Bled Days: -a fairytale ending to a summer celebration
You can’t go to Slovenia and not do Bled. Really. It has a fairytale castle and a picture book lake. It has a summer festival that lights up the horizon. It has the best cream cake in all the land. And a unique eggshell recycling policy…
Bled Lake is enchanting. We peer onto it from the castle walls. And the windows. And the terraces. It’s impossible to look away; we are under its spell. Circles of ripples and glitter push outwards as bathers dive bomb the fish. And we are Rapunzel. Looking down from on high.
But then, if you had to choose a castle to be Rapunzel in, it would be Bled. I can’t think of any that fits a fairy tale better, with its whitewashed façade and mediaeval cones perched high and isolated on a rock above the blue. Everywhere you look there is beauty. Although the castle is pretty to wander around, it is all about location and it’s worth the entry fee just to stand and look down from its heights.
And then it’s worth heading down the hill and looking up at it from earth. Because Bled Castle is just as stunning from beneath.
And going down is easy. We switch from Rapunzel to Hansel and Gretel as we follow an atmospheric trail of steps through the wood. At the bottom of the stairs a little train goes by, carrying passengers into town. But our narrative doesn’t take us that way. We are heading for the lake.
Within minutes Matthew and Stuart are in kayaks, paddling out to a tree lined island with a picturesque church, while the rest of us are bathing in a lido on the lake.
A story of co-operation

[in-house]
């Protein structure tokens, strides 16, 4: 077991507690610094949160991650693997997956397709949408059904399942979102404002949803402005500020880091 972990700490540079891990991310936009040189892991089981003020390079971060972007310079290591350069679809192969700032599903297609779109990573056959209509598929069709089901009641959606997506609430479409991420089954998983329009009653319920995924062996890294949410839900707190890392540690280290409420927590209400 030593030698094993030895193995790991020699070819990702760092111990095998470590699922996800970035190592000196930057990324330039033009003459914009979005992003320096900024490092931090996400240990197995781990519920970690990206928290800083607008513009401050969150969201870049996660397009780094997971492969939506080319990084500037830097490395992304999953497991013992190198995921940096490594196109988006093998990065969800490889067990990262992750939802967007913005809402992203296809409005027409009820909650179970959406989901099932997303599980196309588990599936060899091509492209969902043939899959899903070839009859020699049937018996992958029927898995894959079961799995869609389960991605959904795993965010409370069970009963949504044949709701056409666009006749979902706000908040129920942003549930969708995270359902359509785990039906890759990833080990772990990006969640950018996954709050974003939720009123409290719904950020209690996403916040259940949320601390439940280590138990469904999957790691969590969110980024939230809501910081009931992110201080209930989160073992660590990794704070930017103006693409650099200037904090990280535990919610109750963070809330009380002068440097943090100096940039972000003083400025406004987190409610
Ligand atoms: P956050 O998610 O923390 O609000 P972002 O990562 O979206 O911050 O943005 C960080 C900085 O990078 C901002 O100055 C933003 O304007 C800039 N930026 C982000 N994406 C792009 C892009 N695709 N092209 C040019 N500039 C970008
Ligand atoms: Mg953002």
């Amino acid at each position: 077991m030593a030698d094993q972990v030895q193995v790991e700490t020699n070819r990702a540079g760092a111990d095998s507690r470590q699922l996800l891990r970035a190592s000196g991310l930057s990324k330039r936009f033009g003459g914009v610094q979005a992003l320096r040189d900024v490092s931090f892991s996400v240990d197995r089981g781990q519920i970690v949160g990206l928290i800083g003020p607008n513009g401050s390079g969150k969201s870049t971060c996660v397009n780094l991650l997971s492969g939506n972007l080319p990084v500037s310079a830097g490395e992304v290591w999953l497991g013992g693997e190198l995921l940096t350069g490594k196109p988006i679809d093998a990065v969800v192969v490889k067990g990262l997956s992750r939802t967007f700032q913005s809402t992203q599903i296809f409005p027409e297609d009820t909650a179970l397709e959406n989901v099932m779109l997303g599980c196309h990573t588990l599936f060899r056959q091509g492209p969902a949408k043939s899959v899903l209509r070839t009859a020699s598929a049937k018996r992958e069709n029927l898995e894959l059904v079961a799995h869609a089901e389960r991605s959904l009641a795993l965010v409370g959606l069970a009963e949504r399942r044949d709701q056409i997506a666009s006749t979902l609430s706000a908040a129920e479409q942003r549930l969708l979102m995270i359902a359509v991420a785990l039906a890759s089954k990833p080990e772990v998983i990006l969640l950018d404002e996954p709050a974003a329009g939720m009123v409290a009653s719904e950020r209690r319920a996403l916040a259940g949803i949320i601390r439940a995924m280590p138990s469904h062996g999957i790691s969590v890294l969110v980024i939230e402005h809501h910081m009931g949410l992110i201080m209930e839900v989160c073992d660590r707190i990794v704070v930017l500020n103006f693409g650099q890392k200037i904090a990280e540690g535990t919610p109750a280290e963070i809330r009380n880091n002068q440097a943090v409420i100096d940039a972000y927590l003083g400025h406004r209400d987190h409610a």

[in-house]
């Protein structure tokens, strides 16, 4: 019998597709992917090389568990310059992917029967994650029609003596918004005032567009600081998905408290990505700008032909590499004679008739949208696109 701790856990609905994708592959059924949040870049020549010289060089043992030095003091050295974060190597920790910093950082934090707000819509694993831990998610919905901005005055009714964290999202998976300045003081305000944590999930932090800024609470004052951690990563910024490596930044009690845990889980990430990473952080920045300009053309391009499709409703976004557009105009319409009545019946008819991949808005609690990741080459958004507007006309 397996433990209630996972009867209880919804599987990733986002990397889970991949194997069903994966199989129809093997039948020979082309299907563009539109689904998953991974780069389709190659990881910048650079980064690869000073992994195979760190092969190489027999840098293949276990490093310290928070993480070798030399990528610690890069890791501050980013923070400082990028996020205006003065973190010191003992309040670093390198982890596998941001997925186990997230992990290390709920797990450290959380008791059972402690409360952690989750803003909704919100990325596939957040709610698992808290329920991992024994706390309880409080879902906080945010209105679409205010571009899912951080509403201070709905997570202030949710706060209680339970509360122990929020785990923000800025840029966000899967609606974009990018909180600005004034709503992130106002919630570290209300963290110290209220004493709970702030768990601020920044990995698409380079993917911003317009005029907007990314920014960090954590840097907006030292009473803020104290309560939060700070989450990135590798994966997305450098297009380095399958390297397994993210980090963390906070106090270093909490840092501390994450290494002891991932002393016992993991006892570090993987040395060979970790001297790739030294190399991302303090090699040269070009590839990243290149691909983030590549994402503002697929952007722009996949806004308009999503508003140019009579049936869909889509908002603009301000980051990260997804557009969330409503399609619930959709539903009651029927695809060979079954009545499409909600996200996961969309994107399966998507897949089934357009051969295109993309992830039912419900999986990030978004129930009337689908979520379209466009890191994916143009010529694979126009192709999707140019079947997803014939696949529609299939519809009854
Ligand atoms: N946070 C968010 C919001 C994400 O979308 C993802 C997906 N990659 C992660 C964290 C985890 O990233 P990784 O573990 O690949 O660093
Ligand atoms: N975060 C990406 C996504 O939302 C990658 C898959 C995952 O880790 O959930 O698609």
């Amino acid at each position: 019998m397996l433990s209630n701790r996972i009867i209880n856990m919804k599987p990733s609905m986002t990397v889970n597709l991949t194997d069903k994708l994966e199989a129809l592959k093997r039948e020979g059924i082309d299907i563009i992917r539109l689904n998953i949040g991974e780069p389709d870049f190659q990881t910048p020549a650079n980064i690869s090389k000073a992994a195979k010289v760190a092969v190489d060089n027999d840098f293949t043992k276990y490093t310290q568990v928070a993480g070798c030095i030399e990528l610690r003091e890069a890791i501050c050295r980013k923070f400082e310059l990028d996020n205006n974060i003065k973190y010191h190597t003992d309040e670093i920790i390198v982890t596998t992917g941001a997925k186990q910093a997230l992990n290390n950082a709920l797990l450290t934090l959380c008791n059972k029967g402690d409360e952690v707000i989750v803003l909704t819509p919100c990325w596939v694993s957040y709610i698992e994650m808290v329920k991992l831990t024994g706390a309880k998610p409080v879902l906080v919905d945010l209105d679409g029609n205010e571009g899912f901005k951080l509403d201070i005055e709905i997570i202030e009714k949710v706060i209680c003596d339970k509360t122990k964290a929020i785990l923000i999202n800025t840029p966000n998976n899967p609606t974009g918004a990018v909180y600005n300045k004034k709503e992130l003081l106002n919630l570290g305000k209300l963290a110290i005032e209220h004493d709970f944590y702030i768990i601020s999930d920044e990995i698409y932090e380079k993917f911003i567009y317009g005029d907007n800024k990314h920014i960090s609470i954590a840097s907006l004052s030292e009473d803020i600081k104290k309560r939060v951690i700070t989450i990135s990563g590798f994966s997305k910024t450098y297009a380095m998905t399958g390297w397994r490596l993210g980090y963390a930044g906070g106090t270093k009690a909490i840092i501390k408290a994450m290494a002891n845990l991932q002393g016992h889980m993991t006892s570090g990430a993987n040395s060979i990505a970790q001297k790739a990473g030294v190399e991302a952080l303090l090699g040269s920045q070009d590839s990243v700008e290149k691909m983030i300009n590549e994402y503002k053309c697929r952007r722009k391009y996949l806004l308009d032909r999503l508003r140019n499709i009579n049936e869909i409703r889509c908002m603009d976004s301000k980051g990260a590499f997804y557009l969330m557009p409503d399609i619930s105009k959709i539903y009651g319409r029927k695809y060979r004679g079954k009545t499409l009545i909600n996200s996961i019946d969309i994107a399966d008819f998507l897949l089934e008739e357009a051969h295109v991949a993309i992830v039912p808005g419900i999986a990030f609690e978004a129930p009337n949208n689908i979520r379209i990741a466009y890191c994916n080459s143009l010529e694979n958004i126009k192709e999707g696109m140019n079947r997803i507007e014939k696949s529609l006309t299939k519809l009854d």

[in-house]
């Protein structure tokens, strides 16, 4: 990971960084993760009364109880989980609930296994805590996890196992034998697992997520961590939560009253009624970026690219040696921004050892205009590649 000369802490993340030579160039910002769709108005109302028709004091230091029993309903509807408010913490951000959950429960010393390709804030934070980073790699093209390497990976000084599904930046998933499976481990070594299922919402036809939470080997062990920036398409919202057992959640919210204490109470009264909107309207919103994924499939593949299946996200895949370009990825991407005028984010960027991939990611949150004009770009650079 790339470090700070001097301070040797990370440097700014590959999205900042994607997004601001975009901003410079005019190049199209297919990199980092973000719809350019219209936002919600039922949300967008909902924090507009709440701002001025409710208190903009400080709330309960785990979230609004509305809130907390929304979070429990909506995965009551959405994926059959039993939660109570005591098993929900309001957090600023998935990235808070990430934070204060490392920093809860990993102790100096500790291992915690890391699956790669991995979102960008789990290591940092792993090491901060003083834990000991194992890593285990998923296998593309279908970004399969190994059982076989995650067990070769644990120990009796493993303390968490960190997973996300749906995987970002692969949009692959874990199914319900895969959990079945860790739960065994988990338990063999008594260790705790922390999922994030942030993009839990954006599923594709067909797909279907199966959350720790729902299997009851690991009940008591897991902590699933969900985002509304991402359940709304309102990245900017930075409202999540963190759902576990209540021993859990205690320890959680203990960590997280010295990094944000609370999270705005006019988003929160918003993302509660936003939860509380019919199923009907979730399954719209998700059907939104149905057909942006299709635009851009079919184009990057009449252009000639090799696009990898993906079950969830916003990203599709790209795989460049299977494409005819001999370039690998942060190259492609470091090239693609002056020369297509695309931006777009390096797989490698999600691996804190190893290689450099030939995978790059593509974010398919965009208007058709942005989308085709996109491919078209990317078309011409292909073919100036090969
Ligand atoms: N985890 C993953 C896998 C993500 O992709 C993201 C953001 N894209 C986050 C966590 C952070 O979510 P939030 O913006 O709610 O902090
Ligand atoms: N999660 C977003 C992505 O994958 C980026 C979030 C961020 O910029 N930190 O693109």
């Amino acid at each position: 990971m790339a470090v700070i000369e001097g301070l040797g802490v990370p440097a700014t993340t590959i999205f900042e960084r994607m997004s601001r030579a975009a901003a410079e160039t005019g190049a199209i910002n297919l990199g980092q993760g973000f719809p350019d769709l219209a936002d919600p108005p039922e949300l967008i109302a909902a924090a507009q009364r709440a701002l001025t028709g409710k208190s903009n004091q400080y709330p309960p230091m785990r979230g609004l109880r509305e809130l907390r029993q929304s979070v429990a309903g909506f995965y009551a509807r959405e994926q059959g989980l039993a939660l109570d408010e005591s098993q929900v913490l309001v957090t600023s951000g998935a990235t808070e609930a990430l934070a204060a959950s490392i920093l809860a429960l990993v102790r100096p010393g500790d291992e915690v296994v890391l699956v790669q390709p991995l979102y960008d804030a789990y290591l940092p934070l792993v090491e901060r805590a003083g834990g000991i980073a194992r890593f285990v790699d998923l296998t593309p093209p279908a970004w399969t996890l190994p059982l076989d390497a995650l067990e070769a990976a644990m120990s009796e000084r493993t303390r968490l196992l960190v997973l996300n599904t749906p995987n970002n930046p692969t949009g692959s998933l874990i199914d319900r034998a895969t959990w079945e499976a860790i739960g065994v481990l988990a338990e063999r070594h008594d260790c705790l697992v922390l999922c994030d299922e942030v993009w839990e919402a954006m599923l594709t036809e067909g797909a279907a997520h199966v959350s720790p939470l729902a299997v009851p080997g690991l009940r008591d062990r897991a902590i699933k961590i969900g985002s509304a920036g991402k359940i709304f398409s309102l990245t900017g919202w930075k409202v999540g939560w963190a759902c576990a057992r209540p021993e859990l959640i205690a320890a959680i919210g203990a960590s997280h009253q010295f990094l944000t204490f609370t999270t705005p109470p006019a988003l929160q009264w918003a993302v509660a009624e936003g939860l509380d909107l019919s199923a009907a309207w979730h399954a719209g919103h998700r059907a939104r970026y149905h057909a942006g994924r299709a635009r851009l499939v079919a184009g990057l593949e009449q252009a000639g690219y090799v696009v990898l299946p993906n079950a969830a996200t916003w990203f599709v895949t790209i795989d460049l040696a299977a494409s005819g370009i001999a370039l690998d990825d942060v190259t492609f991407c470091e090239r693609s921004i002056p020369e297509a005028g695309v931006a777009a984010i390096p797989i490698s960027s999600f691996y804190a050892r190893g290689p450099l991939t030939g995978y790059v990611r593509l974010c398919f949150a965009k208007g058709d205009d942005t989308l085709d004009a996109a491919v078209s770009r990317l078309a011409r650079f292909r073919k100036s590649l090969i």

All seems perfectly everyday? Well here’s a strange twist. If we had taken a plunge in this very same lake only twelve hours before, we’d have come out covered in shells. Not the cockles and mussels kind; this isn’t a story about little mermaids. I’m talking egg shells.
Going to work on an egg
This morning twelve divers went into the lake and retrieved up to 10,000 of them. The kind you boil for breakfast. But with tiny candles embedded into the shells. Because for just one Saturday every year in Bled, the lake becomes a floating light show. 10,000 candles are released into the night, lighting up the horizon. Every candle is handmade and set into its eggshell cradle. And get this; all the candles are made by one man. If a dream maker ever existed then this is the guy.
Lighting up the festival
This beguiling ceremony of light marks the end of the Bled Days Festival that spreads over a week every year. It’s a mixture of craft stalls, food and live bands, all scattered around the edge of the lake. This festival has been a tradition for hundreds of years, and in its current form for the last 50. Unsurprisingly it’s the most popular event in the town, bringing in 15,000 visitors. “It’s a special evening in the national calendar,” explains Eva Štravs Podlogar, Director of Bled Tourism, who organises the festival.
A story of town co-operation
“But what happens to the egg?” I hear you cry. Does the castle stand on a food mountain of yolk? Indeed not. “The chefs in the town pay a lot of attention to how they break their eggs. They save the shells in crates,” Eva explains. Now in a normal town, that wouldn’t be all that many eggs. Because how many omelettes can a town realistically eat?
But this is where the plot twists again. Because the town is famous throughout the land for its cake. Bled has been making a particularly delicious cream cake for its residents and visitors since 1953. If you do the maths, you’ll find it is currently celebrating the 60th anniversary of when Head Chef of the Park Hotel Istvan Lukacevic cracked the first egg and mixed flour, cream, sugar and butter and the egg content into a vanilla custard, pastry and whipped cream treat. The Park Hotel now makes batches of 35 in trays, and in the summer months chefs don’t just bake every day, but sometimes every hour to meet demand.
The end of the fairy tale
Of course, this story can only go one way. We are, after all, a family who would climb to a high castle on a steep mountain and fight an angry troll if there was a piece of cake going. But that’s not necessary tonight. We sit on the terrace in the balmy evening, overlooking the lake, with the castle lit up on its rock, the sun going down, and an almost full moon.
And we eat cake. The most delicious, light, airy fairy cake that ever existed.
Could there be a sweeter ending to this tale?